Marketing Executive Adrienne Lofton-Shaw Gives Tools for Success
What are some networking strategies that you utilize?
I look at networking informally because I believe in building relationships. Going to a conference and handing out business cards is the opposite of networking. For me, it’s having meaningful relationships with people who can help you become a better professional. Keep up with your personal and professional networks with constant communication. When you make a great contact, don’t just make it for contact’s sake, use that contact to help you in whatever your endeavor is. I am constantly touching base, whether it’s coffee, lunch, calls or emails, just to check in. I make sure it’s not a one-sided relationship and that we’re both maximizing the relationship. Attend key industry events and conferences that help you get better, meet people and hone your experience in your trade. Don’t go to every conference; choose the right ones where the keynote address and workshops teach something that you need.
How do you challenge yourself to grow professionally and socially?
Professionally, I am always looking for the next challenge. Being at Under Armour for four years, working on women’s brands is something that I am passionate about, as a female athlete. To ensure that I operate outside of the norm and choose other categories that I know I need experience in, for example, I will work on a men’s training or footwear project. Working in the automotive industry was huge for me. I am not passionate necessarily about cars, but I am passionate about the industry. Every step that I have made in my career has been about the challenge to get to the next level and knowing what I need to do to get there. That’s how I chose the brands that I worked for, and the roles that I played at each.
Socially, I have a ton of friends that I have gained at my different jobs and in college. I work hard at maintaining those relationships because it’s really easy to get wrapped up in work. I literally have appointments on my calendar to call, send an email or write a letter to a friend that I haven’t spoken to in a while. It’s a goal that I work at constantly.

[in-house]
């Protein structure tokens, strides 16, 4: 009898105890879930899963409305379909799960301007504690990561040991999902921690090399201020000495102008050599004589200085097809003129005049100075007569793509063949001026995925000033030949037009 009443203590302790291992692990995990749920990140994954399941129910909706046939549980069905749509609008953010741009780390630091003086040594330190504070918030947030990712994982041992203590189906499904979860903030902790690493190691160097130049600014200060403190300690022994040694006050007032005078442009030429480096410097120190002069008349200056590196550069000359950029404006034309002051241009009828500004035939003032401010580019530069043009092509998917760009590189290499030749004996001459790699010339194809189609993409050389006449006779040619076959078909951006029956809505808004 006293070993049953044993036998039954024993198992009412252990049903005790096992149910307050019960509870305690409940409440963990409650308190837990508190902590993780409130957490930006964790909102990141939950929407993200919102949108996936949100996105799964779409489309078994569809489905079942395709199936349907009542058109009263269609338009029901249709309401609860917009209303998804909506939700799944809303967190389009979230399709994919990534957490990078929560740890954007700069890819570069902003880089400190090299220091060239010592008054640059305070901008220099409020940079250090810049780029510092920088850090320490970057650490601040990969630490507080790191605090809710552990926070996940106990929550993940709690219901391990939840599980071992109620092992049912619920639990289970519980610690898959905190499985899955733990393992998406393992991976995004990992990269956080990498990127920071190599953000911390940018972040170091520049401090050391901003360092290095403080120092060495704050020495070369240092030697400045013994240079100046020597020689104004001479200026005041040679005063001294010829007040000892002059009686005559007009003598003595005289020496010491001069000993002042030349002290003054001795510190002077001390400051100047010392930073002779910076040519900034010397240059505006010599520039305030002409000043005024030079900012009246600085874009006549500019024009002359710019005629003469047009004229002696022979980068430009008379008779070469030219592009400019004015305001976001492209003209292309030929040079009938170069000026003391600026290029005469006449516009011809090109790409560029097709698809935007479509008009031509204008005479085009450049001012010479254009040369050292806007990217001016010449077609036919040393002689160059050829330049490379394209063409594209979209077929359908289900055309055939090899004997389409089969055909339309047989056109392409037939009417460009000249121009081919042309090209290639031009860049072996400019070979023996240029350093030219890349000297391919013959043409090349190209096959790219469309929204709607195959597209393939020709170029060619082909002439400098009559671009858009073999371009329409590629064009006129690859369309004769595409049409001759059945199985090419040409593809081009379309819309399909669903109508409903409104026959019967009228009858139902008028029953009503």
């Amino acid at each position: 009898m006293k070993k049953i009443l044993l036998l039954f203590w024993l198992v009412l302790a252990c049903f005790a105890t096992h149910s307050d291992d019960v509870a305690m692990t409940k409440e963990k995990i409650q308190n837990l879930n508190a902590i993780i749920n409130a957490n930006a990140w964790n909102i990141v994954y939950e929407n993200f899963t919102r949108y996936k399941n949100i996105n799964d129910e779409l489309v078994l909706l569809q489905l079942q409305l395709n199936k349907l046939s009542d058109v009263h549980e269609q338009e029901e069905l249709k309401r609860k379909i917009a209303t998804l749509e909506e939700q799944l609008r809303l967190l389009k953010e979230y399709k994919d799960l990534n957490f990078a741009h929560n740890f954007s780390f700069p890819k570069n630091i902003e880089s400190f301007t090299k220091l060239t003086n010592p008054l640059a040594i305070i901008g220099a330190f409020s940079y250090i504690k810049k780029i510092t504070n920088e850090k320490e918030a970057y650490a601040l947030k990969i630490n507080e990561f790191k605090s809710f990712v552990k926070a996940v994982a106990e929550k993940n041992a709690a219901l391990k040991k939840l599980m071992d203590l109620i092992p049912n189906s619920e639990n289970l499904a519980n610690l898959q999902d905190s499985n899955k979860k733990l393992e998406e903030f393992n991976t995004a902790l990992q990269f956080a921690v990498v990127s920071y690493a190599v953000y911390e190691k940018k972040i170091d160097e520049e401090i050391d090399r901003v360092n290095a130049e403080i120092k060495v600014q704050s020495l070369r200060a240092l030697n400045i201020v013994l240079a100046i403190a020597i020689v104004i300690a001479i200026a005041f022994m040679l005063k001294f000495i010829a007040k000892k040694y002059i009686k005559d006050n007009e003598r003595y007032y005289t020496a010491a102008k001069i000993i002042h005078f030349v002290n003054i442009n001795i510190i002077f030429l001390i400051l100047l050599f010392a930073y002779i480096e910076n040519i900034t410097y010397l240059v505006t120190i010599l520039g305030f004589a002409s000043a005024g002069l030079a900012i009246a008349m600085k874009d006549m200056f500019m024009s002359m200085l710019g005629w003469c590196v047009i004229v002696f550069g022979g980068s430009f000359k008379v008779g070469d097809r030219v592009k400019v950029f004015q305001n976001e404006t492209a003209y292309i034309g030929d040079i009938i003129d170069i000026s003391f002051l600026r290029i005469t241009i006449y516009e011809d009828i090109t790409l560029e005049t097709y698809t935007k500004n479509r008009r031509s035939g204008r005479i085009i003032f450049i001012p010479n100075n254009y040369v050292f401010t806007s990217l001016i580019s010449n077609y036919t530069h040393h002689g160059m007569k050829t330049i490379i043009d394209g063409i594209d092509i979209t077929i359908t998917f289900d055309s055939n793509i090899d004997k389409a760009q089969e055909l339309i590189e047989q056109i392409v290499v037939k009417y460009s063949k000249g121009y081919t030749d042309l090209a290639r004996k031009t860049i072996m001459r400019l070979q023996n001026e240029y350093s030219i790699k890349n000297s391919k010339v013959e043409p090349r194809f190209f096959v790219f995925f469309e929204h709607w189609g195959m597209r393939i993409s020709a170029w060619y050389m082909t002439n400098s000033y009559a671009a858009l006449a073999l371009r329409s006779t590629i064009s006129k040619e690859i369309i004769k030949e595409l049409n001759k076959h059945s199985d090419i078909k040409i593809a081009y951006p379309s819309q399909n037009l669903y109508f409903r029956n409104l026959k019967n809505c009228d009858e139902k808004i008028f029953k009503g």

Why should a business professional have a mentor?
Mentors are critical for success. I have a personal board of directors that can help me to develop, grow, mature and become the professional that I ultimately want to be. It’s a diverse group of individuals that spans from personal friends to my very first boss at the Gap to a woman who is the CEO of a company who has seen and done it all. It is a diverse panel of people who are very candid and honest – they’re the sounding board that helps me to look at things rationally and help me to make the right decisions at every step of my career. I have them for general wisdom; it’s critical. They challenge me. I may get comfortable in a situation or on a particular project, but it could be that I am not looking at it holistically. They are great at helping you to turn your weaknesses into strengths. You can’t always evaluate on your own and need a perspective to help you develop. There are tough moments and political challenges at every company. You need someone who’s seasoned and can guide you along those steps so you don’t hit the landmines. Also, they can provide guidance to help you set your path and help you determine your next steps, career wise or personal. For example, I am newly married and now juggling husband family, career, and friends.
How do you press reset and move to the next level?
I take 10 steps back and really evaluate my personal career plan: where do I want to be and what steps do I literally have to take to get from A to Z? I look at life in my five-year increments and design my plan based on the goals that I have set for myself. I set those goals, hit them and set a plan to move to the next. I make sure I have the right stakeholders to get there and then build that plan. I don’t reset until I achieve every goal that I’ve set.
Adrienne Lofton-Shaw is the senior marketing director at Under Armour.